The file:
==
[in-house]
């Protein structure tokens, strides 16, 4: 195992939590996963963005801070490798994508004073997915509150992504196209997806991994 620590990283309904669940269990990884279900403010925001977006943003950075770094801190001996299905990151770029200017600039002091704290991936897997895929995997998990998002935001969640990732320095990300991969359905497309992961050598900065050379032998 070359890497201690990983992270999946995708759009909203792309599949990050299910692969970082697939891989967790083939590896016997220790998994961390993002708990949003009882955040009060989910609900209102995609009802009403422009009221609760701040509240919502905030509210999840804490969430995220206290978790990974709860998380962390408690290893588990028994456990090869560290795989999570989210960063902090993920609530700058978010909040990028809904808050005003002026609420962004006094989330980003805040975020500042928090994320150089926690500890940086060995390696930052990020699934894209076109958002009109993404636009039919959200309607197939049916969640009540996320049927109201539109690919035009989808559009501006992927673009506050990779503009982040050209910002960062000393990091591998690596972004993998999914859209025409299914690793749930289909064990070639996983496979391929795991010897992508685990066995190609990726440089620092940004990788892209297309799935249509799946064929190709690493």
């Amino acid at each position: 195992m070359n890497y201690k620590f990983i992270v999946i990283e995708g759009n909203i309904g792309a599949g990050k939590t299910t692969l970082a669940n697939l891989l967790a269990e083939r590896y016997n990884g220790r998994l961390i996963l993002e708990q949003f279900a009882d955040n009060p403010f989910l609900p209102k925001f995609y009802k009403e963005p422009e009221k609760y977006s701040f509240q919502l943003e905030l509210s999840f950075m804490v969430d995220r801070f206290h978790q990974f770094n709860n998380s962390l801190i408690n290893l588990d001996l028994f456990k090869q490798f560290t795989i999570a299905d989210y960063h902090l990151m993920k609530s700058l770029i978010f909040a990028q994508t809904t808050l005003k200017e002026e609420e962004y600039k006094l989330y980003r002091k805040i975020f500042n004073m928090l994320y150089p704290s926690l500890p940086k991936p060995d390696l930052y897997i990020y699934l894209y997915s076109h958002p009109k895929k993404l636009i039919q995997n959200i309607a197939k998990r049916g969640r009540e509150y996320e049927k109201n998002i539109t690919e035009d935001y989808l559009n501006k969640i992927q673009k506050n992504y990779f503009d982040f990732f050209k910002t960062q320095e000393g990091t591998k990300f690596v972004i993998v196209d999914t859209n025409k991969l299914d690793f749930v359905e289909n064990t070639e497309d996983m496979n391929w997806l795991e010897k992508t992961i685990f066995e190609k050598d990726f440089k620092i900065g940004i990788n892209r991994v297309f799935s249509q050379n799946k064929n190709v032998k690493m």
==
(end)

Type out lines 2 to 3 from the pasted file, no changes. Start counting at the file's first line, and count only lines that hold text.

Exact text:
């Protein structure tokens, strides 16, 4: 195992939590996963963005801070490798994508004073997915509150992504196209997806991994 620590990283309904669940269990990884279900403010925001977006943003950075770094801190001996299905990151770029200017600039002091704290991936897997895929995997998990998002935001969640990732320095990300991969359905497309992961050598900065050379032998 070359890497201690990983992270999946995708759009909203792309599949990050299910692969970082697939891989967790083939590896016997220790998994961390993002708990949003009882955040009060989910609900209102995609009802009403422009009221609760701040509240919502905030509210999840804490969430995220206290978790990974709860998380962390408690290893588990028994456990090869560290795989999570989210960063902090993920609530700058978010909040990028809904808050005003002026609420962004006094989330980003805040975020500042928090994320150089926690500890940086060995390696930052990020699934894209076109958002009109993404636009039919959200309607197939049916969640009540996320049927109201539109690919035009989808559009501006992927673009506050990779503009982040050209910002960062000393990091591998690596972004993998999914859209025409299914690793749930289909064990070639996983496979391929795991010897992508685990066995190609990726440089620092940004990788892209297309799935249509799946064929190709690493």
């Amino acid at each position: 195992m070359n890497y201690k620590f990983i992270v999946i990283e995708g759009n909203i309904g792309a599949g990050k939590t299910t692969l970082a669940n697939l891989l967790a269990e083939r590896y016997n990884g220790r998994l961390i996963l993002e708990q949003f279900a009882d955040n009060p403010f989910l609900p209102k925001f995609y009802k009403e963005p422009e009221k609760y977006s701040f509240q919502l943003e905030l509210s999840f950075m804490v969430d995220r801070f206290h978790q990974f770094n709860n998380s962390l801190i408690n290893l588990d001996l028994f456990k090869q490798f560290t795989i999570a299905d989210y960063h902090l990151m993920k609530s700058l770029i978010f909040a990028q994508t809904t808050l005003k200017e002026e609420e962004y600039k006094l989330y980003r002091k805040i975020f500042n004073m928090l994320y150089p704290s926690l500890p940086k991936p060995d390696l930052y897997i990020y699934l894209y997915s076109h958002p009109k895929k993404l636009i039919q995997n959200i309607a197939k998990r049916g969640r009540e509150y996320e049927k109201n998002i539109t690919e035009d935001y989808l559009n501006k969640i992927q673009k506050n992504y990779f503009d982040f990732f050209k910002t960062q320095e000393g990091t591998k990300f690596v972004i993998v196209d999914t859209n025409k991969l299914d690793f749930v359905e289909n064990t070639e497309d996983m496979n391929w997806l795991e010897k992508t992961i685990f066995e190609k050598d990726f440089k620092i900065g940004i990788n892209r991994v297309f799935s249509q050379n799946k064929n190709v032998k690493m």